How To Create And Assess Ideas Better

May 9, 2018

 Shutterstock Image

 

The path to better ideas runs through creating, assessing, pausing and then doing it again as appropriate. This is based on a couple of premises: 1) Beginnings are magic. 2) None of us is smart enough to make it perfect the first time. 3) All of us together are stronger than any one of us. 4) Breaks are good.

 

 

Steps to Create and Assess Ideas Better

 

The steps combine IDEO’s Human-Centered Design and the Battersea Arts Center’s (BAC) Scratch:

 

Create

• Prepare by learning, listening, observing patterns of behavior, points of pain and inconvenience.

• Generate ideas — with champions to carry them through.

• Develop a minimum viable products/rapid prototypes.

 

Assess

• Get responses from different users, peers, others.

• Analyze, filter and decipher those responses.

 

Pause

• Take a break to think about something else and refresh you perspective.

 

Again?

• Modify what you had to evolve your best current thinking.

• Iterate until you’re ready to

• Implement

 


IDEO's Steps

 

The steps of IDEO’s Human-Centered Design process include:

1. Observation — patterns of behavior, points of pain and inconvenience.

2. Ideation

3. Rapid prototyping (minimum viable product)

4. User feedback

5. Iteration

6. Implementation

 

The BAC’s Artistic Director David Jubb explains their Scratch process as a “structured framework for artists developing work in partnership with audience.” Its steps include:

 

• IDEA — with a champion to carry it through - Story/Vision/Challenge

• PLANNING — Develop an idea to a point where it can be tested

• TEST — Experiment, taking creative risk in public

• FEEDBACK — Listening/gathering responses

• ANALYSIS — Filtering/Deciphering feedback

• TIME — Space to think about something else

 

Iterating back to a new improved idea.

 

In many ways, these are more detailed versions of the old Total Quality process of planning, doing, checking results, acting on the process and returning to plan the next cycle.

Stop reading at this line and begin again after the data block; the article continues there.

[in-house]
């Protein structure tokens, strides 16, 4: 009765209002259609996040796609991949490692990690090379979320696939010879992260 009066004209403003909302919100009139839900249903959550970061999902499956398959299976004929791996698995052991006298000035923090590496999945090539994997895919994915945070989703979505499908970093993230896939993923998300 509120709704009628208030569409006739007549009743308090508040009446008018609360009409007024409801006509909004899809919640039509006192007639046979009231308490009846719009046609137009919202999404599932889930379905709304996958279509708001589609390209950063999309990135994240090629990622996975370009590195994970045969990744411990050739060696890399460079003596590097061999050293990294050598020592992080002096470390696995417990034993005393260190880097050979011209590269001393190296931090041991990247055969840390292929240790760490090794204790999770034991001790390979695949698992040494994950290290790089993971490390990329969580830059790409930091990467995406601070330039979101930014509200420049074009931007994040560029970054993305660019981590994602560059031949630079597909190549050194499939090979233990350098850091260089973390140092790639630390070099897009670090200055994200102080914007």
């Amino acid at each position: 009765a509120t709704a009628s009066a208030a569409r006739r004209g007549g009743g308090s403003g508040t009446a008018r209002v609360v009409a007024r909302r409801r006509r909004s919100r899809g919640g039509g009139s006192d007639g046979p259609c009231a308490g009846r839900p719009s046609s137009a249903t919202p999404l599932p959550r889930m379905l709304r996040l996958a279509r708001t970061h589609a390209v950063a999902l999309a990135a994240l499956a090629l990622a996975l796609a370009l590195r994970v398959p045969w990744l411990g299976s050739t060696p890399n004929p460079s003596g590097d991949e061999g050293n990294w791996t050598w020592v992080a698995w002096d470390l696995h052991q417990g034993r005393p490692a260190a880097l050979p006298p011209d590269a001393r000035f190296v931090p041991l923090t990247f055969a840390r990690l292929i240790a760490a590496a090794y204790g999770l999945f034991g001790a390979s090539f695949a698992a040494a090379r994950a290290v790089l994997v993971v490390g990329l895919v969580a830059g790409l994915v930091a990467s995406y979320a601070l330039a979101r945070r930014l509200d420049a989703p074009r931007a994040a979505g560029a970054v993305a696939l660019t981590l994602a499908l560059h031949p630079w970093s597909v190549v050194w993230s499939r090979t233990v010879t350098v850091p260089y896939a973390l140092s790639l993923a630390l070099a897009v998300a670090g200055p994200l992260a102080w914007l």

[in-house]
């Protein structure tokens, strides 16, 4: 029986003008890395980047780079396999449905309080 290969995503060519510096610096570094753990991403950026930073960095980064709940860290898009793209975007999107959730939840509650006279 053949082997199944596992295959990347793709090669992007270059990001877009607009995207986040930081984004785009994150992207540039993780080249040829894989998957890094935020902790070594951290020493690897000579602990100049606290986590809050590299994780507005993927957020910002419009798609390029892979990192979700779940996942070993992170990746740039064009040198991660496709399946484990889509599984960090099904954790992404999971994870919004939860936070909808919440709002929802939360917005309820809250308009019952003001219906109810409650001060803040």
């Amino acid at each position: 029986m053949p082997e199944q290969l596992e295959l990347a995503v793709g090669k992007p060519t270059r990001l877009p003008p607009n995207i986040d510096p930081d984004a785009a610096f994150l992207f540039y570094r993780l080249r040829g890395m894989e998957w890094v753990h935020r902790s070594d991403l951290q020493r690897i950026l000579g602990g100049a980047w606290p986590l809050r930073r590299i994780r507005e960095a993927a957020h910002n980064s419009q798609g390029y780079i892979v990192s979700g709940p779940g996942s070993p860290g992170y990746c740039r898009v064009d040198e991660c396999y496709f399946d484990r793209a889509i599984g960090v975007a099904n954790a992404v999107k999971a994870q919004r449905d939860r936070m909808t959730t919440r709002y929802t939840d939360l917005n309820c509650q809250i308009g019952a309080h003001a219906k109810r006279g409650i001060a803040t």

Lessons to Remember

 

Beginnings are magic.

 

Scratch and Human-Centered design both pivot off “the idea”. Whether you’re an artistic leader trying to impact perceptions and feelings or a scientific leader who cares about solutions and knowledge, the spark is an idea, an inspiration, a testable hypothesis. These need to be championed, cared for and nurtured throughout the process. They are the secret sauce, the magic.

 

David Jubb agrees with that and goes on to say,

 

"Part of Scratch is having the opportunity to feel like you’re beginning, again and again, even when you’ve finished."

 

 

None of us is smart enough to make it perfect the first time.

 

Webster defines “Iteration” as “a procedure in which repetition of a sequence of operations yields results successively closer to a desired results.” It defines “Rework” as “to work again or anew”.

 

Iteration is planned, progressive and positive. Rework is unanticipated, wasteful and demoralizing.

 

A new analyst joined the United States State Department when Henry Kissinger was Secretary of State. He worked for weeks on a paper and gave it to his boss who passed it on to Kissinger. It came back with one note on the cover:

 

“Not nearly good enough. Do it again.”

 

The analyst worked all weekend and resubmitted. This time the note said.

 

“Still not good enough. Do it again.”

 

The analyst worked all night. When his boss arrived he asked permission to give the report to Kissinger himself.

 

Kissinger said “This is the third time you’ve submitted this report. Is it absolutely, positively the best you can do?”

 

“Yes sir.”

 

“In that case, I’ll read it.”

 

That’s rework. Had Kissinger set clear expectations and provided helpful, progressive comments along the way, the analyst would have been able to do better faster.

 

 

All of us together are stronger than any one of us.

 

This goes to the value of getting feedback along the way from people with diverse perspectives and ideas. This is about co-creating in mutually productive discussions as opposed to selling the single best way to do something.

 

 

Breaks are good.

 

There’s value in walking away from something for a period of time and then coming back to it. Thomas Jefferson made a habit of putting letters aside overnight and re-looking at them in the light of day. Give yourself mental and physical breaks to create space and see things anew. Start by taking a break before you re-read this particular article.

Click here for a free executive summary of "First-Time Leader."

 

What do you feel could help First-Time Leaders in transition?

Share your blog topic idea here.

 

Please reload

Recent Posts

Article Tags

Categories

Please reload

200 W Hill Rd, Stamford, CT 06902

+1.203.323.8501

  • Black Facebook Icon
  • Black Twitter Icon
  • Black Vimeo Icon

Copyright © 2018

First-Time Leader